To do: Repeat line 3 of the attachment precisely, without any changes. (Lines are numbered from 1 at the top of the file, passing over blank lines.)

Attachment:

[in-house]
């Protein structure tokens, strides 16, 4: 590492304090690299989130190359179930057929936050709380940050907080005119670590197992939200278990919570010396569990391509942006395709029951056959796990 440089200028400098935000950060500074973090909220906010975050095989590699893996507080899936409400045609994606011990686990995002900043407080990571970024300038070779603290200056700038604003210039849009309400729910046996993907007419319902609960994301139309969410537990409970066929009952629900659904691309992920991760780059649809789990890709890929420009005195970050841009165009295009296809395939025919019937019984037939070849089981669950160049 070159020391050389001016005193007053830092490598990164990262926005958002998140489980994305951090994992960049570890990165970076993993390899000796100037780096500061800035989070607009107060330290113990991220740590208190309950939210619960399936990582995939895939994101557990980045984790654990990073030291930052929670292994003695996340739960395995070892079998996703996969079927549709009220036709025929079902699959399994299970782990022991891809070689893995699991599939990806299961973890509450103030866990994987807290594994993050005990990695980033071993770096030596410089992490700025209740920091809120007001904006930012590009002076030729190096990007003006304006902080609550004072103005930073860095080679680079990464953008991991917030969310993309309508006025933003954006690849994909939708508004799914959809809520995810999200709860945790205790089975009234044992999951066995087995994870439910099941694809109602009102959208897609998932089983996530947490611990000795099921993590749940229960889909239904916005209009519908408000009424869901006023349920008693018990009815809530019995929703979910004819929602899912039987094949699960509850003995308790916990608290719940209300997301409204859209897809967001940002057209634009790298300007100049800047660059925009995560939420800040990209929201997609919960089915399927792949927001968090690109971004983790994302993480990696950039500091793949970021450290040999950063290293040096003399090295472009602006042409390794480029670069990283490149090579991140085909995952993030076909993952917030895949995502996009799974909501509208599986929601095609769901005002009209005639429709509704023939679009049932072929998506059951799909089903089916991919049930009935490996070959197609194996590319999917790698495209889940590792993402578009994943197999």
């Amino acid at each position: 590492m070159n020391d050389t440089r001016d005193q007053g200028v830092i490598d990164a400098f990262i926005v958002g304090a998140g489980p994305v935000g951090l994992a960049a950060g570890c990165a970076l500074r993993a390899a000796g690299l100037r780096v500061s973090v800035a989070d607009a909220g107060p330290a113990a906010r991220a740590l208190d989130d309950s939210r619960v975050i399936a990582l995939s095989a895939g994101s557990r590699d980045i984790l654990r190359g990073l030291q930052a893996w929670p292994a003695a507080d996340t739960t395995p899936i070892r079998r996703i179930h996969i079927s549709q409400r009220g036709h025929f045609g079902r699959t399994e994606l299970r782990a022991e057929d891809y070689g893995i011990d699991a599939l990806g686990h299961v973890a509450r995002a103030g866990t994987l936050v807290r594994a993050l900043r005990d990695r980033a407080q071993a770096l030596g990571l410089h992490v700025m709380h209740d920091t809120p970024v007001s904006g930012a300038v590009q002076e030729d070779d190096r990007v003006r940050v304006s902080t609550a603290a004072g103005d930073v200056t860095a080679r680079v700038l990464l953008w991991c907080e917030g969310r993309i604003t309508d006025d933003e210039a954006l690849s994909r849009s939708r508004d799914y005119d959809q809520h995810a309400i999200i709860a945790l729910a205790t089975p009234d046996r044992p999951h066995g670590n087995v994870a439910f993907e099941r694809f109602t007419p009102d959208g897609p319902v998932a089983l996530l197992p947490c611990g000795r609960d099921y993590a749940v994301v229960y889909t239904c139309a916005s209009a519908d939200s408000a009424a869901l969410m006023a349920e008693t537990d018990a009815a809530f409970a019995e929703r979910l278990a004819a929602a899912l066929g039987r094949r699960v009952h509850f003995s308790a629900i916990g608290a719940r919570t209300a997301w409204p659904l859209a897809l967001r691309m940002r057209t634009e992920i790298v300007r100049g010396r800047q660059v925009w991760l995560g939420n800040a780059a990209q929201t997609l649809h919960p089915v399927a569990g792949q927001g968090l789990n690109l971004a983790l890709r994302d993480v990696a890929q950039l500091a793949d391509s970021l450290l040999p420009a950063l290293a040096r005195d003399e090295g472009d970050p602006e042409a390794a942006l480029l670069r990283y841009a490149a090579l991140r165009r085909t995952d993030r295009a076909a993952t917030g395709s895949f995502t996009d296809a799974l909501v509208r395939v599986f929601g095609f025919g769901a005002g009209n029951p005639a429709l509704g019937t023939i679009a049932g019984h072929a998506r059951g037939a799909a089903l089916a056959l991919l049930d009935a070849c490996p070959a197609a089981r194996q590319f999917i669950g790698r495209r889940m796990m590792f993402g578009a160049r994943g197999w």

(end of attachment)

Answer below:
């Amino acid at each position: 590492m070159n020391d050389t440089r001016d005193q007053g200028v830092i490598d990164a400098f990262i926005v958002g304090a998140g489980p994305v935000g951090l994992a960049a950060g570890c990165a970076l500074r993993a390899a000796g690299l100037r780096v500061s973090v800035a989070d607009a909220g107060p330290a113990a906010r991220a740590l208190d989130d309950s939210r619960v975050i399936a990582l995939s095989a895939g994101s557990r590699d980045i984790l654990r190359g990073l030291q930052a893996w929670p292994a003695a507080d996340t739960t395995p899936i070892r079998r996703i179930h996969i079927s549709q409400r009220g036709h025929f045609g079902r699959t399994e994606l299970r782990a022991e057929d891809y070689g893995i011990d699991a599939l990806g686990h299961v973890a509450r995002a103030g866990t994987l936050v807290r594994a993050l900043r005990d990695r980033a407080q071993a770096l030596g990571l410089h992490v700025m709380h209740d920091t809120p970024v007001s904006g930012a300038v590009q002076e030729d070779d190096r990007v003006r940050v304006s902080t609550a603290a004072g103005d930073v200056t860095a080679r680079v700038l990464l953008w991991c907080e917030g969310r993309i604003t309508d006025d933003e210039a954006l690849s994909r849009s939708r508004d799914y005119d959809q809520h995810a309400i999200i709860a945790l729910a205790t089975p009234d046996r044992p999951h066995g670590n087995v994870a439910f993907e099941r694809f109602t007419p009102d959208g897609p319902v998932a089983l996530l197992p947490c611990g000795r609960d099921y993590a749940v994301v229960y889909t239904c139309a916005s209009a519908d939200s408000a009424a869901l969410m006023a349920e008693t537990d018990a009815a809530f409970a019995e929703r979910l278990a004819a929602a899912l066929g039987r094949r699960v009952h509850f003995s308790a629900i916990g608290a719940r919570t209300a997301w409204p659904l859209a897809l967001r691309m940002r057209t634009e992920i790298v300007r100049g010396r800047q660059v925009w991760l995560g939420n800040a780059a990209q929201t997609l649809h919960p089915v399927a569990g792949q927001g968090l789990n690109l971004a983790l890709r994302d993480v990696a890929q950039l500091a793949d391509s970021l450290l040999p420009a950063l290293a040096r005195d003399e090295g472009d970050p602006e042409a390794a942006l480029l670069r990283y841009a490149a090579l991140r165009r085909t995952d993030r295009a076909a993952t917030g395709s895949f995502t996009d296809a799974l909501v509208r395939v599986f929601g095609f025919g769901a005002g009209n029951p005639a429709l509704g019937t023939i679009a049932g019984h072929a998506r059951g037939a799909a089903l089916a056959l991919l049930d009935a070849c490996p070959a197609a089981r194996q590319f999917i669950g790698r495209r889940m796990m590792f993402g578009a160049r994943g197999w």